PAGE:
Staff from Student Support Services assisted in administering the PACE career guidance programme to Grade nine learners from Durban’s Greenbury Secondary School – one of the College of Agriculture, Engineering and Science (CAES)’s top feeder schools.

The workshop took place over two days on the Howard College campus at the Academic Support Advancement Programme (ASAP) local area network (LAN).

The workshop stemmed from a visit by the College Public Relations team to the School where parents and teachers requested assistance in helping learners research possible career choices which would influence their subject choices for next year.

The PACE programme is a computer based career guidance tool consisting of 105 questions and is based on the concept of self-reporting.  Once the questions are answered, a report is instantly generated which ranks the individual’s area of interests in terms of percentages.  Pupils are then allowed to explore different careers under relevant headings such as health sciences.

The system then produces a description of each career, the skills needed, the matric requirements and the tertiary studies that can be undertaken.  Pupils were excited to be given the opportunity not only to access the software, but it was also an experience for them to visit UKZN. Well trained counsellors guided them through the entire process after which they were given an opportunity to have a group session with the counsellors to discuss their results further.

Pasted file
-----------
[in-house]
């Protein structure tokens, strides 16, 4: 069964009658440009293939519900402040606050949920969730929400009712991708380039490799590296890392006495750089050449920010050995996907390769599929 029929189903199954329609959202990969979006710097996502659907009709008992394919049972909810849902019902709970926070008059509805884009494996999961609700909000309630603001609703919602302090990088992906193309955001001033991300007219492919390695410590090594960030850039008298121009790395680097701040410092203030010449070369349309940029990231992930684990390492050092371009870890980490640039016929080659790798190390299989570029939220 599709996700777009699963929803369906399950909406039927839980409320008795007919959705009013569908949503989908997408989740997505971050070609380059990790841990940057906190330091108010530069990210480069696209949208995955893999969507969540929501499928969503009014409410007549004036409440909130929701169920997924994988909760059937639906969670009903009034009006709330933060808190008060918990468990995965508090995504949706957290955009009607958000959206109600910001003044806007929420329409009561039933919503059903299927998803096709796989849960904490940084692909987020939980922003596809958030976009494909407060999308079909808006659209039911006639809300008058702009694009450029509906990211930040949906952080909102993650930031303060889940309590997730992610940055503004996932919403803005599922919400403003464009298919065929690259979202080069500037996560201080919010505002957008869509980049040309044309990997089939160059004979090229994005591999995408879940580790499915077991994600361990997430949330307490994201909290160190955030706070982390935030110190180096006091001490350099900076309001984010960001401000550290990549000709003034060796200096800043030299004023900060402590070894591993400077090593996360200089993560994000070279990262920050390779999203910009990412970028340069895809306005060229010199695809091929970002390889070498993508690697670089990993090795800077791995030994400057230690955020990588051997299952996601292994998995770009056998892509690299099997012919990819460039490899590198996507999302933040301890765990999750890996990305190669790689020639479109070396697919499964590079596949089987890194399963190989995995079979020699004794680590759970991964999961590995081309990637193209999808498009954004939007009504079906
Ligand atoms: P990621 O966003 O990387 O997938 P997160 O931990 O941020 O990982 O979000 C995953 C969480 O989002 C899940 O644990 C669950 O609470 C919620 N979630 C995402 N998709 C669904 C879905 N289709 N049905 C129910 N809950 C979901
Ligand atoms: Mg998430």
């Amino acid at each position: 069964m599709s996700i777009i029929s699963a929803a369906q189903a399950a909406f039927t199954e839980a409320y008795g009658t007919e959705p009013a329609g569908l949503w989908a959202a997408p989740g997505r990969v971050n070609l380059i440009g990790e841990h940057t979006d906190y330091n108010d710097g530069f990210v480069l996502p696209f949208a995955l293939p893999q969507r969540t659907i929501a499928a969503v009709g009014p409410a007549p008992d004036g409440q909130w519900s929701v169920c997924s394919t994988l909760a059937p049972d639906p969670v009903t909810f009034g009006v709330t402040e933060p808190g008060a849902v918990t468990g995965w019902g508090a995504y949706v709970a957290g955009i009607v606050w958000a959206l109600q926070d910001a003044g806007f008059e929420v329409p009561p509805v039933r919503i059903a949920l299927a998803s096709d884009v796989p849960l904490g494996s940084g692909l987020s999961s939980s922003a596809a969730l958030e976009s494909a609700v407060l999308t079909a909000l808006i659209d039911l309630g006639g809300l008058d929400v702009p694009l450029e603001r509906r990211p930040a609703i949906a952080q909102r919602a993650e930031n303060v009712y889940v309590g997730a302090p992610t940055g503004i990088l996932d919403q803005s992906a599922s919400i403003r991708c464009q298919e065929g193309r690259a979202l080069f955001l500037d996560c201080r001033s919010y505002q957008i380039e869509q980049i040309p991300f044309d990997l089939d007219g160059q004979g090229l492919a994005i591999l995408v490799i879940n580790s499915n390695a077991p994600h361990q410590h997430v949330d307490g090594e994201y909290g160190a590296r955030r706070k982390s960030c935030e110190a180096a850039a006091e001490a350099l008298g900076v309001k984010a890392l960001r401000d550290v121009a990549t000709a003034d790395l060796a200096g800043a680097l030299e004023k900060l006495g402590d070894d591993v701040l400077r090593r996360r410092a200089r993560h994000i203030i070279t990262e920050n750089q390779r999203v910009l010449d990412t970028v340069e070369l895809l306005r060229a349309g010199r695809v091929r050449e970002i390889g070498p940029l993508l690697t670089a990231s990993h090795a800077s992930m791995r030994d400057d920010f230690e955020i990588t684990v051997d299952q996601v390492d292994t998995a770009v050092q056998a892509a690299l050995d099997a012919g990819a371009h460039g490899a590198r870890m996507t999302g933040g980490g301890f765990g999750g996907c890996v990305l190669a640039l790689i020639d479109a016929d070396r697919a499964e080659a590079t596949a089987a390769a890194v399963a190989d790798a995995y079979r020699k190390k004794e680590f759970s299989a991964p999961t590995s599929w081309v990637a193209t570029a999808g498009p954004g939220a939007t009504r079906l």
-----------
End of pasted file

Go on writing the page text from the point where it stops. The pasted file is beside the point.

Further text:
Co-ordinator of the Workshop Ms Prashna Singh said: ‘The CAES HC student support services welcomed the opportunity to become involved in the community engagement project initiated by the College PR team In providing a career guidance exercise for Greenbury High School pupils.

‘We believe that students choosing the correct career or degree path is an important factor in ensuring their future academic and personal success.  We often see registered students who are performing poorly due to degree dissatisfaction or career confusion.  If we can assist prospective students chose more appropriate careers/degrees, hopefully we will contribute to their success.’

One of the parents Mr S Panday said: ‘Like many teenagers my daughter was uncertain about her subject choice for Grade 10. It was difficult for me as a parent as I wanted to be careful not to steer her in a direction that would hinder her potential.

‘I am thankful to the College of Agriculture, Engineering and Science Public Relations team and the team of psychologists who kindly volunteered to assist in that area. My daughter now has a clear indication of her strengths and weaknesses which has given her the advantage of making an informed decision regarding her subject selection and career choice.’

Grade nine learners from Greenbury Secondary School receive subject choice counselling from the College of Agriculture, Engineering and Science.

Article issued by UKZN